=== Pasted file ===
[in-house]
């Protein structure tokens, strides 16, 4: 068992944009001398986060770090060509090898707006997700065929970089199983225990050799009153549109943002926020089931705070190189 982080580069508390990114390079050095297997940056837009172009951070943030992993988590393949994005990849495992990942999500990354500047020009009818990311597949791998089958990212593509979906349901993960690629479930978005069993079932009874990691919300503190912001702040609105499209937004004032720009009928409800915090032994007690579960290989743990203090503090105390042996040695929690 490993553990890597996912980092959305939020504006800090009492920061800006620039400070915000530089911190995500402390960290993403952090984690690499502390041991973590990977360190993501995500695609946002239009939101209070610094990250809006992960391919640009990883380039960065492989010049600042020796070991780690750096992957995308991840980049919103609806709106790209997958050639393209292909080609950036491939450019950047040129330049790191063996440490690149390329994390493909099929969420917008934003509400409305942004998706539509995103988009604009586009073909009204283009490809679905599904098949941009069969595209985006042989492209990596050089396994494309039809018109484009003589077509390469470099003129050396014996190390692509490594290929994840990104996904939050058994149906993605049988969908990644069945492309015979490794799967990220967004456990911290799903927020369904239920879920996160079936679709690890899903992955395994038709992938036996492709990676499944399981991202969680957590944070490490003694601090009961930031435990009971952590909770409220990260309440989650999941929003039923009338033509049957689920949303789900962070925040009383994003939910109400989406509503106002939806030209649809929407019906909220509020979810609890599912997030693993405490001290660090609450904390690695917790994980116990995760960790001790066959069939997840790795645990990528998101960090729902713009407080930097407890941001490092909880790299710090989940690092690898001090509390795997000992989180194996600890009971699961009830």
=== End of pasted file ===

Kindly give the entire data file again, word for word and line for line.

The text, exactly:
[in-house]
């Protein structure tokens, strides 16, 4: 068992944009001398986060770090060509090898707006997700065929970089199983225990050799009153549109943002926020089931705070190189 982080580069508390990114390079050095297997940056837009172009951070943030992993988590393949994005990849495992990942999500990354500047020009009818990311597949791998089958990212593509979906349901993960690629479930978005069993079932009874990691919300503190912001702040609105499209937004004032720009009928409800915090032994007690579960290989743990203090503090105390042996040695929690 490993553990890597996912980092959305939020504006800090009492920061800006620039400070915000530089911190995500402390960290993403952090984690690499502390041991973590990977360190993501995500695609946002239009939101209070610094990250809006992960391919640009990883380039960065492989010049600042020796070991780690750096992957995308991840980049919103609806709106790209997958050639393209292909080609950036491939450019950047040129330049790191063996440490690149390329994390493909099929969420917008934003509400409305942004998706539509995103988009604009586009073909009204283009490809679905599904098949941009069969595209985006042989492209990596050089396994494309039809018109484009003589077509390469470099003129050396014996190390692509490594290929994840990104996904939050058994149906993605049988969908990644069945492309015979490794799967990220967004456990911290799903927020369904239920879920996160079936679709690890899903992955395994038709992938036996492709990676499944399981991202969680957590944070490490003694601090009961930031435990009971952590909770409220990260309440989650999941929003039923009338033509049957689920949303789900962070925040009383994003939910109400989406509503106002939806030209649809929407019906909220509020979810609890599912997030693993405490001290660090609450904390690695917790994980116990995760960790001790066959069939997840790795645990990528998101960090729902713009407080930097407890941001490092909880790299710090989940690092690898001090509390795997000992989180194996600890009971699961009830």